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The Burden of Deficit Financing is Real II

Here’s a letter to the great Deirdre McCloskey who e-mailed to me the following (link added):

Dearest Don,,

Your elegant piece on the AIER site about The River of Public Debt is great.  I do wish that Jim Buchanan had had your lucidity and grace. But I think I know what, say, Larry Summers would reply.  “If the project that the government spends the bonded money on is beneficial to future generations–say, defeating the Axis in World War II–than hurrah for deficit financing!  Future generations would be like Smith and Williams, that is, if the governmental factory is giving goods instead of bads to them.  And so here I have a ton of governmental ‘investments’ we ought to make, now.”  Yes, I know: a blank check.  But then that is the problem.



Dear Deirdre:

You’ve made my day with your too-kind words about my AIER column on government debt. Thanks!

You’re correct about how someone such as Larry Summers would reply to my (and to Jim Buchanan’s, and to Dick Wagner’s, and to Veronique de Rugy’s) warnings about the dangers of deficit financing. That someone would observe, and correctly so, that if projects financed today with debt are wise and prudent – so wise and prudent as to raise the economy’s productive potential above what it would be absent these projects – then even those future citizens-taxpayers who must repay the debt are blessed by this deficit financing rather than burdened.

Buchanan, of course, never denied such a possibility. Nor do I. But he insisted on the recognition of two realities. First, the costs of even the most wonderful government programs that unambiguously improve the lives of future generations are paid for, not by the generation that borrows to pay for the programs, but by future generations. That these programs might be well worth their costs means neither that they are free nor that the responsibility for paying these costs is not shifted by the generation that borrows onto the generations that repay the debt.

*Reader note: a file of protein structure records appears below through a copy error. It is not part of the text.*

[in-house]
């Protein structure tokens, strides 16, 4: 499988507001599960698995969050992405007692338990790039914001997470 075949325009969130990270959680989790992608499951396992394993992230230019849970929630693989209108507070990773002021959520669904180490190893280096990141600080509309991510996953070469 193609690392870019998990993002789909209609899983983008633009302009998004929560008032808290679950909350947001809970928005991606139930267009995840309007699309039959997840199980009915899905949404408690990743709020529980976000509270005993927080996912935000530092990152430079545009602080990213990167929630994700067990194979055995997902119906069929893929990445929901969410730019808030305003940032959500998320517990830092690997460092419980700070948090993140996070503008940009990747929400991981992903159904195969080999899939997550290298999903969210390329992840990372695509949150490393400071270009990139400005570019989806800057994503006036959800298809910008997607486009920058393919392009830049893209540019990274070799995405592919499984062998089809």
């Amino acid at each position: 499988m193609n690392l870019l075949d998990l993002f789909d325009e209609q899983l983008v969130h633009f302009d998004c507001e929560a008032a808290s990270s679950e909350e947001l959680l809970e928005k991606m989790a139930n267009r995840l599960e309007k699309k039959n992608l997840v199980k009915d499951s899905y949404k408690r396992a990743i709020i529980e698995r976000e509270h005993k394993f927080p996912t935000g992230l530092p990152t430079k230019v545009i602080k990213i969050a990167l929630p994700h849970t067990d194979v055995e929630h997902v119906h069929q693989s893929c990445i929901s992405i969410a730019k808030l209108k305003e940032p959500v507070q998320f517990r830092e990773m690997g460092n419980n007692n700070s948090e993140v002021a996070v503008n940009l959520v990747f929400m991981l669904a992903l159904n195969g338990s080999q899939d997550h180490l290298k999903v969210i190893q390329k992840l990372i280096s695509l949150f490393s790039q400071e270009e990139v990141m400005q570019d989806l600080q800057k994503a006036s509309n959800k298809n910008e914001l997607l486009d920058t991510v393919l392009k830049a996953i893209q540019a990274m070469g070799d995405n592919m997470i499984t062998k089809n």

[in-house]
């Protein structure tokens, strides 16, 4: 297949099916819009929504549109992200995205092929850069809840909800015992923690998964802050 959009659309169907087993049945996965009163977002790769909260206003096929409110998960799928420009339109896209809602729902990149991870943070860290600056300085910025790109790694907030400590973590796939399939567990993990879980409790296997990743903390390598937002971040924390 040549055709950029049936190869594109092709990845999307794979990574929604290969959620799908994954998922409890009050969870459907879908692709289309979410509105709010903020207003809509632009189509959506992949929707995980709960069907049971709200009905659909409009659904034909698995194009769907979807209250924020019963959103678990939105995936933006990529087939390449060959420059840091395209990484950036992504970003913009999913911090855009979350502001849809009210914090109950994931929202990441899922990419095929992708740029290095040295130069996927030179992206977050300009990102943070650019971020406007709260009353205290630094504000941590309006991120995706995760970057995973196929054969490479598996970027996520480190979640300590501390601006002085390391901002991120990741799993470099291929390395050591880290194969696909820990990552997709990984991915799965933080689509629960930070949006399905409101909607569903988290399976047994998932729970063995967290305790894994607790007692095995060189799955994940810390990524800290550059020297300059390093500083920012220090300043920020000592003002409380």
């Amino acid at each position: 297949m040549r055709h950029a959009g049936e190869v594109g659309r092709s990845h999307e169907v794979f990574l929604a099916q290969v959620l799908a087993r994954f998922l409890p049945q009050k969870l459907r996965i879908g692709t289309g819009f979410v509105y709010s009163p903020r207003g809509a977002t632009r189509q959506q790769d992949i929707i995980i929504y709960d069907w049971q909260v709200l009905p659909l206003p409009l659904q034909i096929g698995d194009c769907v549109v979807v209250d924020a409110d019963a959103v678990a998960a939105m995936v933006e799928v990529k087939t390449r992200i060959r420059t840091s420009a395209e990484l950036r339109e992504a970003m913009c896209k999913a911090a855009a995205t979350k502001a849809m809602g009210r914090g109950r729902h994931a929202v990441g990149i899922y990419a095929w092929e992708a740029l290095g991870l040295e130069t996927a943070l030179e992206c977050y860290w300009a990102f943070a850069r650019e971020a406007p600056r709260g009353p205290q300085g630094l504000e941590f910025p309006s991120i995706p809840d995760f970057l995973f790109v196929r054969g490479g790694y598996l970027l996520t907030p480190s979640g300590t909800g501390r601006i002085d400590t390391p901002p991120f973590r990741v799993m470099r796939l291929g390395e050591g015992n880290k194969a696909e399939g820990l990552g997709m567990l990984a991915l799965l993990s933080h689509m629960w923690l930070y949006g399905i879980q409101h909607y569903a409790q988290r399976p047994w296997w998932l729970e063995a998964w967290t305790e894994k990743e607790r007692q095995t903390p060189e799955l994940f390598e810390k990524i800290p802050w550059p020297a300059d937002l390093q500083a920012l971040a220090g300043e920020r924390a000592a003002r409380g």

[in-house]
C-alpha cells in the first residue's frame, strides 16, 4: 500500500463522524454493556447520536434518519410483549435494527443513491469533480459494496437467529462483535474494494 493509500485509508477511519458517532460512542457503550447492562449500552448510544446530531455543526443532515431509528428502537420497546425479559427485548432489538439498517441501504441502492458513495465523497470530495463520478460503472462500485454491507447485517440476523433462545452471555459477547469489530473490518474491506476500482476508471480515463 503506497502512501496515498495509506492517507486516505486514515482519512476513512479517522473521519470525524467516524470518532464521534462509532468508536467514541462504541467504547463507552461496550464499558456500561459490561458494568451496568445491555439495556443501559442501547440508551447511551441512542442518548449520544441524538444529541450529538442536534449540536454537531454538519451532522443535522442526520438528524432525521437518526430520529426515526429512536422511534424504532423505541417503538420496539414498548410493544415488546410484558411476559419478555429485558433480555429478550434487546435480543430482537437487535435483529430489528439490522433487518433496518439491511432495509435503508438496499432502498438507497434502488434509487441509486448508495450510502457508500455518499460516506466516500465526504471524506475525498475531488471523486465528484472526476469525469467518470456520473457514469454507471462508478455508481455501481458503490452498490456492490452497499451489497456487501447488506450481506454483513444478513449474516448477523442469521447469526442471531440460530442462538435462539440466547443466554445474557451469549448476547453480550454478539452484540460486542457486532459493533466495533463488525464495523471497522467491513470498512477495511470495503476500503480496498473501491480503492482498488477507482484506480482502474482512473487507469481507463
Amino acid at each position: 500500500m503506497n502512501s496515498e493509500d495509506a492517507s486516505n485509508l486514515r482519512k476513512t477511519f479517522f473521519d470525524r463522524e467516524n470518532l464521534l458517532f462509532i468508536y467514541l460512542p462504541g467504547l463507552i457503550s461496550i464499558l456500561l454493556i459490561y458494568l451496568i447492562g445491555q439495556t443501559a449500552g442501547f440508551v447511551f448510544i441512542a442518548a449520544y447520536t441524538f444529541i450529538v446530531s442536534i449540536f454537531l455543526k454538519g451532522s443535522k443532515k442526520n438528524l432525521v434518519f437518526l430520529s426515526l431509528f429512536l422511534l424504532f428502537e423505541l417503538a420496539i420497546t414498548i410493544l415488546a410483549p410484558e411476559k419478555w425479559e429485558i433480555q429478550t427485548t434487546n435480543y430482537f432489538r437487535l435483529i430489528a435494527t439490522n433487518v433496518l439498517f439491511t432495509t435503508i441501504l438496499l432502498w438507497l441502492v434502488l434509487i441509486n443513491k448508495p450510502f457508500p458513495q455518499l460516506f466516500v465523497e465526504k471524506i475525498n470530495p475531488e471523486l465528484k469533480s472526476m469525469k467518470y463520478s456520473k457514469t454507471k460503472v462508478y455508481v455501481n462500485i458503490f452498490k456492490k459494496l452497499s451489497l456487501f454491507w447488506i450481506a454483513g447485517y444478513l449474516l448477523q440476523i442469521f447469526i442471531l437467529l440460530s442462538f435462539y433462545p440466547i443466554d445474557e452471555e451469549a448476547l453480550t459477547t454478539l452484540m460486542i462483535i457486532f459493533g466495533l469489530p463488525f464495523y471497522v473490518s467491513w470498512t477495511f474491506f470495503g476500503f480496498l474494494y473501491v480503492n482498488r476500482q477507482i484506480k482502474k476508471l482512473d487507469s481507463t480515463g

Second, because deficit financing allows today’s citizens-taxpayers to spend the money of other people – some of whom aren’t even yet born – there is little reason to suppose that these monies will, in reality, generally be spent wisely. Such spending, as your closing words suggest, is far more likely to be wasteful: a transfer of benefits from future generations to the current one.

The ‘Larry Summers’ response proves too much. Suppose that Summers encounters someone who argues for legalizing theft on the grounds that thieves can be imagined to spend stolen booty in ways that, compared to how their victims would spend the money, are more likely to promote the well-being of their victims. Summers would have to concede that such an outcome is possible.

But he would surely not regard this possibility to form a credible case for legalizing theft. Summers understands that people who spend other people’s money generally spend that money wastefully, not only from the perspective of the other people whose money is spent, but from that of society at large. Once we recognize that deficit financing allows people today to spend other people’s money, we have no good reason to believe that this spending generally will be in anyone’s interest other than that of those who do the spending.